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Embrace technology, high commissioner tells CPAs 

Reginald Farley, Barbados’s newly appointed high commissioner to Canada, talks bilateral relations and how accountants can prepare for the future

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Reginald FarleyReginald Farley, Barbados’s newly appointed high commissioner to Canada.

Having the Canadian CPA designation is akin to having a passport to the global business community, says Reginald Farley, Barbados’s newly appointed high commissioner to Canada. In fact, Farley says his own CPA designation paved the way to where he is today, and shaped his journey in getting there. 

“This globally recognized and trusted qualification will tell the world that you are ethical, competent and committed to the highest professional standards,” he said in an interview with CPA Canada. “Acquiring the CPA designation is not easy, but the returns on the investment of your time, effort and money are tremendous.”


Taking over the reins from Yvonne Walkes last November, Farley—who received his  designation in 2013—said these professional qualifications gave him the insight needed for his career in business and commerce, then as a government minister in Barbados and now as high commissioner.

“A lot of the tools I acquired as part of my designation, I have been able to apply in the private sector, as well as in my public service,” said Farley, who served as the first executive director of the Institute of Chartered Accountants of Barbados (ICAB) from June 2009 to September 2018. CPA Canada is recognized by that Institute. “My role is to see what my mission and strategy would be to achieve a vision.”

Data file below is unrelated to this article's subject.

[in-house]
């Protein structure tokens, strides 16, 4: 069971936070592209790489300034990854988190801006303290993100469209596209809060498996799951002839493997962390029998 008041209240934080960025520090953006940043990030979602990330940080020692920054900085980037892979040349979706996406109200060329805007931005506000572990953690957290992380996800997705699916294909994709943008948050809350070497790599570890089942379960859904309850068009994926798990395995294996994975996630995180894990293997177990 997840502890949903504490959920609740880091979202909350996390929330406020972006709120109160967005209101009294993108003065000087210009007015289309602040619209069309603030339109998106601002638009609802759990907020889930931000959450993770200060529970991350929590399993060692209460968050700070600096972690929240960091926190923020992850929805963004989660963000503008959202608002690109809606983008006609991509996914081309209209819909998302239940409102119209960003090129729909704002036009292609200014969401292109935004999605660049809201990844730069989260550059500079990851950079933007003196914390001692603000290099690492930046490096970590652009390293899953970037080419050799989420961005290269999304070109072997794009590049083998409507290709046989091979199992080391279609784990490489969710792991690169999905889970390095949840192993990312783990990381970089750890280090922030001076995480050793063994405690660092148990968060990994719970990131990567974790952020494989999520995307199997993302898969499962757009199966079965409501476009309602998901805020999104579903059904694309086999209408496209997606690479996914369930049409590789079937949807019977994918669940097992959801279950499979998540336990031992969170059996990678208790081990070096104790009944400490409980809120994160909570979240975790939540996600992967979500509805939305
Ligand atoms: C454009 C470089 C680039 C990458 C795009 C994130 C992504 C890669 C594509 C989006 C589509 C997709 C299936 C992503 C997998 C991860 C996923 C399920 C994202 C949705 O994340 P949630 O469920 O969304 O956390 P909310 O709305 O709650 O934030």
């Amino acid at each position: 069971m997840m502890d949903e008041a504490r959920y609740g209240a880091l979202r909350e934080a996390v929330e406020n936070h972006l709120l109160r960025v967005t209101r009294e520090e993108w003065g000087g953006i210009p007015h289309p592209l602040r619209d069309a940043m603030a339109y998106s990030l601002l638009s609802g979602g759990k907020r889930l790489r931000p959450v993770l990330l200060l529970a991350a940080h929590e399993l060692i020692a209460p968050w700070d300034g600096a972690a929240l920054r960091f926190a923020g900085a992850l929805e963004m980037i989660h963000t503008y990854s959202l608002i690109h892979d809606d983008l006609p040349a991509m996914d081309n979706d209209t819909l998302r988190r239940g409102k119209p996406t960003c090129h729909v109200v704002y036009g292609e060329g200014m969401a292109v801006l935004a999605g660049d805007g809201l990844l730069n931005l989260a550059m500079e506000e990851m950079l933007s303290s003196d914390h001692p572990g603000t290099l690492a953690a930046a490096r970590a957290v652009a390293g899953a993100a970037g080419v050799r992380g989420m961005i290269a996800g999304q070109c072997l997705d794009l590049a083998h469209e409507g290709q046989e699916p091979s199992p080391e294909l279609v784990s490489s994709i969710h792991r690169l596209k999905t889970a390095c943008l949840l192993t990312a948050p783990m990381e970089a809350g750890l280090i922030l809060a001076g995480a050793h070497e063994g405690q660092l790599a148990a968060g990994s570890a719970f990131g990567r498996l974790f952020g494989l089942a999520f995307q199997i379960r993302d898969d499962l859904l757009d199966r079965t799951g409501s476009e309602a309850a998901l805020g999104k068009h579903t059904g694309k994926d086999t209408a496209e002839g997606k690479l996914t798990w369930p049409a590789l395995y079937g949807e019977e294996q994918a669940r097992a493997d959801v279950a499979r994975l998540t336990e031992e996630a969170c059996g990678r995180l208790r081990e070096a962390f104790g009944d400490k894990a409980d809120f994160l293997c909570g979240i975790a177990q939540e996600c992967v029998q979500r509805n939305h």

When it comes to how CPAs in Canada and Barbados can thrive in disruptive times, Farley has two suggestions:   

Carve out long-term career goals that embrace technology

Integrate more diverse services that focus on expert analysis and strategic insights that ease the decision-making process.   

“Every CPA should, at an early stage, identify their long-term career goal based on which aspect of the profession gives them the greatest satisfaction,” he said. “If this is done, then work becomes more of a joy than a chore.”

While acknowledging the challenges accounting professionals face today, including the fast pace of technology and the role of automation, Farley still believes in the profession’s continued relevance. 

“CPAs are uniquely positioned to add tremendous value to organizations in the private, public and NGO sectors,” said Farley, who has also served as executive director of the Barbados Chamber of Commerce and Industry and has been a senator, member of parliament and led several ministerial roles for the Barbadian government. “This means that the opportunities and options for career paths are wide and varied.”


Relations between Canada and Barbados date back more than 250 years when trade began on products such as timber and salted cod from Canada for sugar and rum from Barbados, Farley said. 

“I believe that Canada got the better of the deal, especially with the rum,” he joked.

Since then, trade has flourished and was given a boost by Canada in 1907 with the establishment of a Trade Commissioners’ Service. In 2017, bilateral merchandise trade totalled $49.7 million. Farley hopes to build further on this partnership.

“I see a bright ongoing future for business between Canada and Barbados,” he said. “We are here to facilitate the growth in businesses here [in Canada] and in Barbados by way of greater trade and investment flow.” 


Learn more about CPA Canada’s Barbados chapter or share your expertise by becoming a CPA volunteer and help assist with the chapter’s membership events. You can also become a volunteer here in Canada.